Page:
Taking a deep breath or two or three before responding is definitely not wasting time. Even in an emergency it is best to respond in a grounded, thoughtful way. The time and energy consumed trying to recover from a sharp reactive response is much harder for everyone to deal with, than the time and energy put into those couple of deep breaths and thoughtful reflection. With practice the thoughtful reflective response which may include silence becomes much easier, quicker and natural.
I have had to do my practice with this and still do have to remind myself. I started by trying to be patient and waiting, I would just really want to react and say something and knew that it wasn’t true or kind but I really figured it was necessary and I just really wanted to say it .But after waiting I would realize that sometimes I would actually forget about the issue and the big issue at the time was now reduced in size and energy to being a non-issue. If I had chosen to go with my initial reaction, the issue would have been blown out of proportion for no particularly good reason. I know I shed some skin on that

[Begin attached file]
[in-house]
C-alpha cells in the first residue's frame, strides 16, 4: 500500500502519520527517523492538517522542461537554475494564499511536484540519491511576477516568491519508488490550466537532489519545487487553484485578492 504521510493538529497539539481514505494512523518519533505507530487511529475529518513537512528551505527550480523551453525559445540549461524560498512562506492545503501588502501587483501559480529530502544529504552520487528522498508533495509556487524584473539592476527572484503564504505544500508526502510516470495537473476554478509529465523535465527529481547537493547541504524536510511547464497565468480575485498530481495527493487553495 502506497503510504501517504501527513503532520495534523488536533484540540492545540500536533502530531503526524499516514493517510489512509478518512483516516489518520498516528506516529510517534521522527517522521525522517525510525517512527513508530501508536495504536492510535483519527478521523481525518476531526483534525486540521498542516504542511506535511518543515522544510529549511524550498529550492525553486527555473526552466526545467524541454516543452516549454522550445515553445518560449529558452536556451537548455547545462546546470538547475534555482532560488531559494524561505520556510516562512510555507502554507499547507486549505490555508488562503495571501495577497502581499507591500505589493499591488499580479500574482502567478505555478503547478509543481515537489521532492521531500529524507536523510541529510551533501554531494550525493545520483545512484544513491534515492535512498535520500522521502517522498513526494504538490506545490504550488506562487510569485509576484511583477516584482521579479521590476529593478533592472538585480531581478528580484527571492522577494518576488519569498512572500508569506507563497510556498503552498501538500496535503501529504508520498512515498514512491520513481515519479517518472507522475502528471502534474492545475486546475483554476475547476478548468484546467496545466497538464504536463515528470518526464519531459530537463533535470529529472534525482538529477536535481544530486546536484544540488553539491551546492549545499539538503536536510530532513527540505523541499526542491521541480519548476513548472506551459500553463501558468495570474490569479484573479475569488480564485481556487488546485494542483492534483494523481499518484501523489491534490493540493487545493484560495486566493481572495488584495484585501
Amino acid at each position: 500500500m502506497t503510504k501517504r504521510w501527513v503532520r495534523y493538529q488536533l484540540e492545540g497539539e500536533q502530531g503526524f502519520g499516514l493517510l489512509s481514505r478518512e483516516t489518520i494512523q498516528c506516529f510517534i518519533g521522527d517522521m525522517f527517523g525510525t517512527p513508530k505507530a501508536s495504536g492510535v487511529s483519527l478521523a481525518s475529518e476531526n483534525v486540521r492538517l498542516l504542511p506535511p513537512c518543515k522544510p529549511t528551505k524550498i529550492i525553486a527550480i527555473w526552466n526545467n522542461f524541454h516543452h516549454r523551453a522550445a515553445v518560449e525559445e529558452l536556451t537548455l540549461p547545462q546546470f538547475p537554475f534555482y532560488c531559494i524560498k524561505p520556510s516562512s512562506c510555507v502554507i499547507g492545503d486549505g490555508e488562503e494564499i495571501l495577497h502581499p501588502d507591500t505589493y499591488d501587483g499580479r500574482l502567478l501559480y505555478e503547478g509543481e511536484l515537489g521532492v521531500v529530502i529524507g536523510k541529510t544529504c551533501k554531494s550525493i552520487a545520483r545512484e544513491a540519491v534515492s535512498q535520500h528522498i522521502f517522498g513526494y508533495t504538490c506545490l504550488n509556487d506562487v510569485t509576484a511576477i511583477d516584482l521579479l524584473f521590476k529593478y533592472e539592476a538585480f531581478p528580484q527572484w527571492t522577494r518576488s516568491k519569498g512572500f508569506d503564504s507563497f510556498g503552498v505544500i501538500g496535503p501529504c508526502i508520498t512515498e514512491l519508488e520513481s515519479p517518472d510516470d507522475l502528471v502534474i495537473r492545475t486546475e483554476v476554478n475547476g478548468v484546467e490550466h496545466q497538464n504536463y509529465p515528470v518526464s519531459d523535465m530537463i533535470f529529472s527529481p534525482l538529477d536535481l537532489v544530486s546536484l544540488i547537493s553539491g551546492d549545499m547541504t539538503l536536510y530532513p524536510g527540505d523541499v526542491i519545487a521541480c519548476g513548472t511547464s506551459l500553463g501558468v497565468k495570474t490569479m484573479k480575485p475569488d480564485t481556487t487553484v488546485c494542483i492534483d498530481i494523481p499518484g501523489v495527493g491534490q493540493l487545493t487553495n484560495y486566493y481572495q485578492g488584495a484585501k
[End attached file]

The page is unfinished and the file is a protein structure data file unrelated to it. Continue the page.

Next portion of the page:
Another good book for helping us on our journey home is, “Essential Spirituality: the 7 central practices to awaken heart and mind” by Roger Walsh. Exercises from the world’s religions to cultivate kindness, love, joy, peace, vision, wisdom, and generosity. Very inspiring, like this dialogue on “Shedding Skin”.

Andrea
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Re: Shedding Skin - by Doug Marman

Postby Ben on Sat Sep 26, 2009 2:36 am

Thanks Marion, I really hadn't put much thought into what "being impeccable with your word" had meant to me until I wrote the above post. It was one of those four agreements I had neglected a bit more than the others. I was sought of learning as i was writing. I feel I have learnt more in reading your short post that followed, funny how it works.